La Thuile in the interseason, the trail hotspot as you've rarely seen it
It was only when we were driving up the climb to La Thuile from the Aosta Valley that the significance of choosing to head to this world-renowned location at the start of June dawned on us. Late season, heavy snow was reluctant to melt, leaving a thick carpet on the peaks above us. The trails we had originally envisaged using would be up for discussion, a bit hit-or-miss. But it's a risk you take heading to a trail hotspot outside the high season window–many weeks before the bike park would actually open. As we rolled into La Thuile the abundance of closed shops, restaurants and hotels were another reminder that we were a little late for the ski season and equally a little early for the summer one.
We didn't let it affect us. Our aim was to see what trails we could ride and embrace being the first non-local riders of the season to hit the trails. The riders we'd invited out were British brother and sister duo, Laurie and Francie Arthur. Both racers, these two shredders were ready to tear up the trails here–well, providing we could get to them. Day 1 - Col Croce
Bikes built in the warm afternoon sun, shadows that are starting to lengthen and the air starting to cool off. There's a buzz of optimism in the garden of the Chalet Alpina. We focus our riding on the south-facing slopes, where summer has already got a strong grip, having seen off the snow. (Anything north facing was still owned by winter.)
After some impromptu trail maintenance on the push-up – cutting down trees that had fallen under the weight of the winter snow – we were ready for our first run, embracing the setting sun and under the ever watchful presence of Mont Blanc.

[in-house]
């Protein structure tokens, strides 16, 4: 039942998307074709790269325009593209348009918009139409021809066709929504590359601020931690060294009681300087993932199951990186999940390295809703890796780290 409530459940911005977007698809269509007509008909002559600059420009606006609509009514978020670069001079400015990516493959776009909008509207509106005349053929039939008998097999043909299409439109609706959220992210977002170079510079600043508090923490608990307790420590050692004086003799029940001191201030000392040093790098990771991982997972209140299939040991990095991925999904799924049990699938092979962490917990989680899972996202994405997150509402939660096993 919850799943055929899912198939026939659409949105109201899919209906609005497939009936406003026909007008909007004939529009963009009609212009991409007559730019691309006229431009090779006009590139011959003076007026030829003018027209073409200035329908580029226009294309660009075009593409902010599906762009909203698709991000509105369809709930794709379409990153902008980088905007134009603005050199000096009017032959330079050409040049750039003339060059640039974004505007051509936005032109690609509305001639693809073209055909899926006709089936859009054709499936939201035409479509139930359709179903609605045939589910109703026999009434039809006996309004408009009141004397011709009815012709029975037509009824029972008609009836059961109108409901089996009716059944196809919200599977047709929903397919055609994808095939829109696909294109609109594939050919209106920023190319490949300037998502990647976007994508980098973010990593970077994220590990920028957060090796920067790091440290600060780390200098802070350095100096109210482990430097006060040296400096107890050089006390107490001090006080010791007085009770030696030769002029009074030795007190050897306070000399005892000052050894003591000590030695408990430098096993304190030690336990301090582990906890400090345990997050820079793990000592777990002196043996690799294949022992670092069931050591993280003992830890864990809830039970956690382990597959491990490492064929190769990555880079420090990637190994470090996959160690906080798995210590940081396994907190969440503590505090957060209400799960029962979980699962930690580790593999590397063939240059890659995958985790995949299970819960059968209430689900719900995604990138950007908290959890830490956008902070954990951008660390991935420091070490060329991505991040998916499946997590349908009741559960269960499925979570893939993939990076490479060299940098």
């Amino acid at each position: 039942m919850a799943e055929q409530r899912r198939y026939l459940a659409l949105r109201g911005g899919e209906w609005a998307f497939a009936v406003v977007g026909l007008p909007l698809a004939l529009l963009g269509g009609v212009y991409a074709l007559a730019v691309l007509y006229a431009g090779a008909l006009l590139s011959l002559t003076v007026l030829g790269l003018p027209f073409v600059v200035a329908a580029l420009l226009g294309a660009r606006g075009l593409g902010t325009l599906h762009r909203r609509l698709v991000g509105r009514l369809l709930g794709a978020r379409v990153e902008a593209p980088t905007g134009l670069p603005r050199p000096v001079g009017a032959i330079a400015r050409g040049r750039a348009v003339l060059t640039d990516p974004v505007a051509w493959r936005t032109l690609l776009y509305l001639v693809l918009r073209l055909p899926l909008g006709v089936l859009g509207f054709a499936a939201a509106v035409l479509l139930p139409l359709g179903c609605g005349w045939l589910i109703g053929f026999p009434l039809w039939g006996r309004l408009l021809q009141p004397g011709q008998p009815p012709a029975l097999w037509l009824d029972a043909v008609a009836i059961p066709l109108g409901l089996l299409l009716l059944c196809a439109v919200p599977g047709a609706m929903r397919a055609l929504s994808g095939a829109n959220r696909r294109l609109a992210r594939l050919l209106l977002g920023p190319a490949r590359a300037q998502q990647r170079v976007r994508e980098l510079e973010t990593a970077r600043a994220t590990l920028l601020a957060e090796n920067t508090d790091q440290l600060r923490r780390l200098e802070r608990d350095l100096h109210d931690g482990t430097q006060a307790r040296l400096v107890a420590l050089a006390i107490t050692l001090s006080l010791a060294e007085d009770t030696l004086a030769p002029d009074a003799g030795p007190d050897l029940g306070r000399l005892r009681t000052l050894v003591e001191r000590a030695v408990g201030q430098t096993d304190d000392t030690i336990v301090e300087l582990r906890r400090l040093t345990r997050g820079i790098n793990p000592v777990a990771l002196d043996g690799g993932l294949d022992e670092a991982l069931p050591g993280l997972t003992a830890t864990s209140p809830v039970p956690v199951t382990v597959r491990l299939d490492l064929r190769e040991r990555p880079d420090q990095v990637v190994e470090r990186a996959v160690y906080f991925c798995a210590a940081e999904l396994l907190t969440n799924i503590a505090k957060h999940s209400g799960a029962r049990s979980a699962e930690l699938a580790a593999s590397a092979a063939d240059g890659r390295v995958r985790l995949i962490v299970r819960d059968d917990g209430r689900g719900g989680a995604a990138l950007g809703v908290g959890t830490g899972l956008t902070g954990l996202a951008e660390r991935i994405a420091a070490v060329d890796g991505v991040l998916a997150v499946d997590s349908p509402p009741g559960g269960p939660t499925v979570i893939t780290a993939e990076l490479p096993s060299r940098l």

As we drop in we stop suddenly; alerted by the sound of snow dropping from a slope just ahead of us–marking summer's gains over winter for that day.
- - - - Day 2 - Picolo San Bernardo/Pian Veyle
Our second day starts early for a recon of where the snow is still sat with its cold passive dominance on the northern slopes. After a shuttle up to the summit of the Piccolo San Bernardo, we took in a planned downhill, checking out the side valley of Pian Veyle before cutting into the lower part of the bike park trails, followed by lunch in La Thuile. From there our plans were open, either look for something new, or take another run at the now cleaner, smooth-running Col Croce trails that we'd ridden yesterday.
As the late skiers head out for an early morning ski tour, we drop in to the confusion of the recently awoken, whistling marmots – our only companions up here – because thanks to this being the interseason we have the mountains virtually to ourselves.
It is from Pian Veyle that we get the best view of the battle between summer and winter, as all of the highest trails featured in the EWS are still under a thick blanket of snow. From where we're riding though, it's blissful in short-sleeve jersey weather. The urge to go higher to descend further doesn't subside, not ever, but knowing that we are some of the first riders to have tackled these trails this summer we are stoked to get what we can from this trip.
With the sun setting, we hit out for a lap of Col Croce to wrap up our day with nothing better than an Italian pizza, the 6-plus hours on the trail had given us good appetites.
- - - - Day 3 - Lo Tza
Our final morning is spent catching the sunrise at Lo Tza. A travel day for Laurie and Francie, plus Laurie's birthday, we want to make the most of our last hours in La Thuile, before the weather breaks as predicted.
With no real trails in this area, we rode what we could–starting out on a high pasture, which had just seen winter retreat, before dropping down in to the meadows of flowers below. Speeds were up, and the morning coffee kicked in.
A classic way to wrap up the trip, we left satisfied in the knowledge that we'd made the most of what was possible, beaten the critics and embraced La Thuile as few often see it.
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Thanks to Laurie and Francie Arthur for sending it!